I had a 4-door, now I have a rag top. The mileage in the rag top is lower
and I am wondering if the rag top itself is the problem, or if there is
something in the Engine Management Systems that I should be looking for.
The original spec. doesn't matter. The comparison is being made on two cars
with the same set of tires. The significant difference is one car is a
4-door and the other is a rag top.
Having said that, the tires that both cars used came off of an M3, and are
within a quarter inch of the same diameter as the tires that are included in
the Sports Package in 1994.
Here is the problem, again. I owned a car that was wrecked. I bought another
car and took the tires from the wrecked car and put them on the replacement
car. Then, I noticed that the replacement car doesn't give as good fuel
mileage as the wrecked car. The wrecked car was a 4 door, the new one is a
rag top. Other than the doors and top, all other parts of the car should be
the same, therefore the question is, what makes the mileage worse on the rag
FWIW, a perusal of the BMW NA website indicates shorter gearing and on the
current E46 convertible (compared to the coupe) - but only with the manual
gearboxes. Weight is 10% higher for the ragtop.
I still think that 22.5 mpg is low, unless it includes a high concentration
of stop & go traffic.
Well, It's not directly comparable, but I went from a 1997 M3 4dr to a 1999
M3 convertible - and they had different final drive ratios. Both were E36
automatics. Driving on I5 for long distances sorta burns the speedo and tach
readings into your brain.
And do they have identical gearing.? But I'd also be interested in what
the original wheel/tyre size was on each.
So both cars originally had the same wheel/tyre size? In which case,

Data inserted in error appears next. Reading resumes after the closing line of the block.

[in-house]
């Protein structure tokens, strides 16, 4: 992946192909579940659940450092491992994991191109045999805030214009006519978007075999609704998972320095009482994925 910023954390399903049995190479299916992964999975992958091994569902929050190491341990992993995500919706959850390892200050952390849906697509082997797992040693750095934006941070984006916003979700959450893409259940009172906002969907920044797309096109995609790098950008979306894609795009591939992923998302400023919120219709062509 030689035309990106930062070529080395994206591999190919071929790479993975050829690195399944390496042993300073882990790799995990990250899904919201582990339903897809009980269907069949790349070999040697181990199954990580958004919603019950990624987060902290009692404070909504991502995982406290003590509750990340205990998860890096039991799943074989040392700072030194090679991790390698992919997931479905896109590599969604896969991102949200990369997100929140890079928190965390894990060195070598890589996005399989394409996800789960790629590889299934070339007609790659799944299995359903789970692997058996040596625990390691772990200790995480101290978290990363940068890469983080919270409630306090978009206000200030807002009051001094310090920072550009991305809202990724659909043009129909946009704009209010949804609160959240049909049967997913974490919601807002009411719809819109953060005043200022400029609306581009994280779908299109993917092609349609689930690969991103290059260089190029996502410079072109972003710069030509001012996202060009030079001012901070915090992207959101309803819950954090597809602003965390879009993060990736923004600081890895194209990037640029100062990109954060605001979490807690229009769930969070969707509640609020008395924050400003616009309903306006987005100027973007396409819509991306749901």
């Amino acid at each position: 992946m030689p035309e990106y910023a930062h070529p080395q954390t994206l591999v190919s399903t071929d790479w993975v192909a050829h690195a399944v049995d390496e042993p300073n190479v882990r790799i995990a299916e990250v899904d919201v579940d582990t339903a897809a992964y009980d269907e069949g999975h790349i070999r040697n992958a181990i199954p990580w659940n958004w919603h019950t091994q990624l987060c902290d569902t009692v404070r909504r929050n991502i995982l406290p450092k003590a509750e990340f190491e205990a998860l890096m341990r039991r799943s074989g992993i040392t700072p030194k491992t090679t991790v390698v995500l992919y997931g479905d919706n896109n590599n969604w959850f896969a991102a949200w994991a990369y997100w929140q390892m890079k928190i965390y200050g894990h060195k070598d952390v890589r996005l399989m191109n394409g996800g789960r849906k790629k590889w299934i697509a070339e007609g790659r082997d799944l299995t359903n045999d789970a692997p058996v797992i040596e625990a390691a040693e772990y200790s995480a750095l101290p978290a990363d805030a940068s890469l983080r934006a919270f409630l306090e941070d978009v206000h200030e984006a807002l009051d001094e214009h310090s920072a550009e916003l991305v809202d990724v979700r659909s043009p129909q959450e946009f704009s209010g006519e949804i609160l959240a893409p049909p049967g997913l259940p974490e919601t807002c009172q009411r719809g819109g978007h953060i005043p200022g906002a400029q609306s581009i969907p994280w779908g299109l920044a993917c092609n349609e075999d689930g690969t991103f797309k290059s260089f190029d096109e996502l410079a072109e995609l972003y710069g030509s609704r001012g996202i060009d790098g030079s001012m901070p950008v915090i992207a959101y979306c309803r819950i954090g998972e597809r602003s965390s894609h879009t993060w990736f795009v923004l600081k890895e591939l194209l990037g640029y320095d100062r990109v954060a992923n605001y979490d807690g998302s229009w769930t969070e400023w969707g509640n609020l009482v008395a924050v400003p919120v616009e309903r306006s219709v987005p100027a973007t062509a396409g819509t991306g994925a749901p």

disregard everything I've said. ;-)
Assuming the mechanical spec is identical, I'm not sure. Rag tops are
often heavier due to the extra 'chassis' stiffening needed and the motor
and pump for the power hood. etc. They also have worse CD. But I'd not
expect this to make a vast difference under the conditions where you're
getting low 20s. Might be so at the speeds where you'd be getting in the
30s with a 4 door.
Have you the handbooks for both cars? Is the mpg quoted the same? Is the
gearing (mph/1000) the same?
*It's a thankless job, but I've got a lot of Karma to burn off
Dave Plowman firstname.lastname@example.org London SW
Well, the 4-door had the Sports Package that came with 225/55x15s and the
rag top had 205/60x15s. The M3 rims that I have carry 225/45x17s. The
overall diameter of these is 24.74, 24.69, and 24.97, respectively.
Regardless of what the tires sizes were at one time, both cars ran with the
M3 wheels, and this is the mileage benchmark that I am using.
No, they both have the same size now, but different mileage numbers.
I was thinking the same thing, the CD difference ought not be the
explanation for a 10% variance in fuel mileage on two otherwise similar
They are within a quarter inch of being the same diameter, so that isn't the
Both cars had the same tires and presumably the same gearing, therefore they
should have the same speedo error, and the mileage should then be the same.